What’s my beef?
I’ll tell you my beef.
My beef is being told I’m xenophobic and other such things that are not true. Xenophobic was never used until it began to show up as an insult. The word seems to have recently morphed from being a dislike of things different from you into an irrational fear of those from other countries, giving it a more political meaning.
People who are in favor of building a border wall, or who believe in enforcing immigration laws, are now without fail considered to be xenophobic. The only time the word will ever be used will be to mock and ridicule anyone who does not agree with open borders and unlimited immigration. Discussion and actually looking into any issue is no longer a viable option. Insults and name-calling have become the order of the day, and are becoming more and more popular.
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I am also not fond of being called homophobic.
To use an old cliché, some of my best friends are gay. People are now being called homophobic and anti-gay, if they do not line up with every single LGBTQ issue. There may not be any issue, group or political activity that I agree with in totality, however, calling people homophobic seems to come easy for those active in gay issues.
It’s a shame that the days are gone of persuading people of your way of looking at something is reasonable and advantageous to all. As with so many things today, ridicule and insults are the first line of defense.
I must admit, I was not thrilled with seeing male soldiers holding hands at Fort Knox, but it didn’t change my feelings for gay people. I would not be thrilled with seeing any soldiers holding hands, whether gay or not. The way people at times say to heterosexual mates and their displays of affection, “Get a room!” would be the same for homosexual mates and their displays.
It doesn’t mean one is anti-gay, or homophobic, it just means they prefer bedroom activity to stay in the bedroom. Somehow, it makes “don’t ask, don’t tell” make some strange kind of sense.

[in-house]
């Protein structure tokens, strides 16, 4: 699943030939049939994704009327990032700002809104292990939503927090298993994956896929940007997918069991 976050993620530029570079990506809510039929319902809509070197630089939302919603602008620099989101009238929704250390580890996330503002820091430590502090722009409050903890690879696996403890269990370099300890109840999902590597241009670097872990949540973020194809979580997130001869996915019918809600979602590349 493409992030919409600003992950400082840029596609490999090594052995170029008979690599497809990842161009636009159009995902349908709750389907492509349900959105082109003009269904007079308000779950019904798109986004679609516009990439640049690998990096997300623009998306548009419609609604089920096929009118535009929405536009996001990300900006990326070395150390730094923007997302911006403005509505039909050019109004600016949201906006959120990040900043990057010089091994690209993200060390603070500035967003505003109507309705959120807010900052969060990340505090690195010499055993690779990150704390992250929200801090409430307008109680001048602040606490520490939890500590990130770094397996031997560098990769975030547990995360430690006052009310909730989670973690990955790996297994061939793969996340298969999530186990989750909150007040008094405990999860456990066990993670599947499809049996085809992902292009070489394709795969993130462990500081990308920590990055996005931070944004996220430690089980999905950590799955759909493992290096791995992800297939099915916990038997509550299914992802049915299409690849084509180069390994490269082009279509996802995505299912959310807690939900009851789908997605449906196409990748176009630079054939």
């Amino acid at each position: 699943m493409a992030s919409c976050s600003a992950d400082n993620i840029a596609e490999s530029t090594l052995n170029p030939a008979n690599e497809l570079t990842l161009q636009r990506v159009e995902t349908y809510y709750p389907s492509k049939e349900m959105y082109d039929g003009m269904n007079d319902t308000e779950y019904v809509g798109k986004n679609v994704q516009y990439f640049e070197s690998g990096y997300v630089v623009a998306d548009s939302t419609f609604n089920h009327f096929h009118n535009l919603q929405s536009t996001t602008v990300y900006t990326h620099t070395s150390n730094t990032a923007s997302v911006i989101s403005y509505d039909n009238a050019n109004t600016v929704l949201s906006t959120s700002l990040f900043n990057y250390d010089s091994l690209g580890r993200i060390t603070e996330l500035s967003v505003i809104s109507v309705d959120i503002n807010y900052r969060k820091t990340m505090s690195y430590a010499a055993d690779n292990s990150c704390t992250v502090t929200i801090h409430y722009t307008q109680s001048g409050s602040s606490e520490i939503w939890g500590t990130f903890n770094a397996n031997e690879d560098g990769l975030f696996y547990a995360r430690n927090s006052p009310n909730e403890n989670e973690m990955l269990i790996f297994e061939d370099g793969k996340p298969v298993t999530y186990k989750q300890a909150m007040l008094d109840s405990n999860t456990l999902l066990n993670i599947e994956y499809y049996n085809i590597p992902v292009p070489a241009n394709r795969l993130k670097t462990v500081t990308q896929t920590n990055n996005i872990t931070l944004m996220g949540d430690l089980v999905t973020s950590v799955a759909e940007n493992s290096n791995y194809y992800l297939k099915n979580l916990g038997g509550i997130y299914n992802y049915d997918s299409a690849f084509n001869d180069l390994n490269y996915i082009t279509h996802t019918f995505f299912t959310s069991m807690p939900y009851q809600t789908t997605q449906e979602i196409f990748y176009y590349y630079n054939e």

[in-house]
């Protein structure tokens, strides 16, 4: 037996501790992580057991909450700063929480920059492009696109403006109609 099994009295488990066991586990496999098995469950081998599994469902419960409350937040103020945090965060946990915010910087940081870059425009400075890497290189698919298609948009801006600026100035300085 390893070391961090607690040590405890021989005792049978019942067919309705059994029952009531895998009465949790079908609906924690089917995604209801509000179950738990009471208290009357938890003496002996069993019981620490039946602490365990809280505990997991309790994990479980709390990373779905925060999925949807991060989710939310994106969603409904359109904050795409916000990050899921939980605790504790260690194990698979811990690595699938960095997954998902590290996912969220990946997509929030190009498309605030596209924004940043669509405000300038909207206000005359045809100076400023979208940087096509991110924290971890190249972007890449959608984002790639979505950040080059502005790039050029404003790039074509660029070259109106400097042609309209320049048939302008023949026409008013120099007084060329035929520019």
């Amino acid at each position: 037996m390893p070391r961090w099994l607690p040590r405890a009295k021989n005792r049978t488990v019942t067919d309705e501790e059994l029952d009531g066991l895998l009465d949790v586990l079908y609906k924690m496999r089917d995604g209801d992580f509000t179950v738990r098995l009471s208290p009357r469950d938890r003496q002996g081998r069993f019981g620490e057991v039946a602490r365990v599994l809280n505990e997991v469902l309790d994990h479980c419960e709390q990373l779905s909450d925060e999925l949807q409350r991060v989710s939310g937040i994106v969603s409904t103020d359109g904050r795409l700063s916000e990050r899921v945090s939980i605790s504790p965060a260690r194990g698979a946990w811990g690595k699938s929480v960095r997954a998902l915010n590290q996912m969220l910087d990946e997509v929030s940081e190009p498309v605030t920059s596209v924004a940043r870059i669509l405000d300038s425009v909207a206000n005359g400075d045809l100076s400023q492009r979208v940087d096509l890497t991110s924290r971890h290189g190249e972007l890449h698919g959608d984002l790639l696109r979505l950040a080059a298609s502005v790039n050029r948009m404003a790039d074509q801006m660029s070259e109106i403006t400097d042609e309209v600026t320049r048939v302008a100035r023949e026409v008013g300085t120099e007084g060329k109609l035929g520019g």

What’s my beef? I’ll tell you my beef.
I’ve got a beef with all the “Russian oligarch” talk. Oligarch came out of nowhere, probably to keep the Russian narrative going, but it just seems pretentious. An oligarchy is a small group of people having control of a country, but the use of Russian oligarch to describe what is basically a rich businessman just doesn’t sit right with me.
A plutocracy would be rule by the rich, but the oligarchs making news lately are just rich businessmen. To say John Doe spoke with a Russian oligarch is just another way of saying he spoke with a wealthy businessman. Russia has long been known for having some wealthy people. I know men who got their mail-order brides from Russia, and the entrepreneurs there were making lots of money.
“Dog whistle” has also been rubbing me the wrong way. It has almost gotten to where if one says he went down the street, someone will say yes, but that is a dog whistle to his supporters.
It has gotten really outrageous, but it is just the time in which we live. Of course, that is itself a dog whistle to those who want to go back to the past.
There are plenty of sayings and expressions being used I do not like. It would be OK if they were a part of doing an actual news report. Sadly, even on what are considered hard-news outlets, there is no hard news. There is mostly bias and opinion, mixed with ridicule, mockery and some posturing.
There is also some playing with the latest shiny object, which is yet another beef of mine. You want to think things will change, but I don’t know.
Reach Thomas W. Downey of Louisville at firstname.lastname@example.org.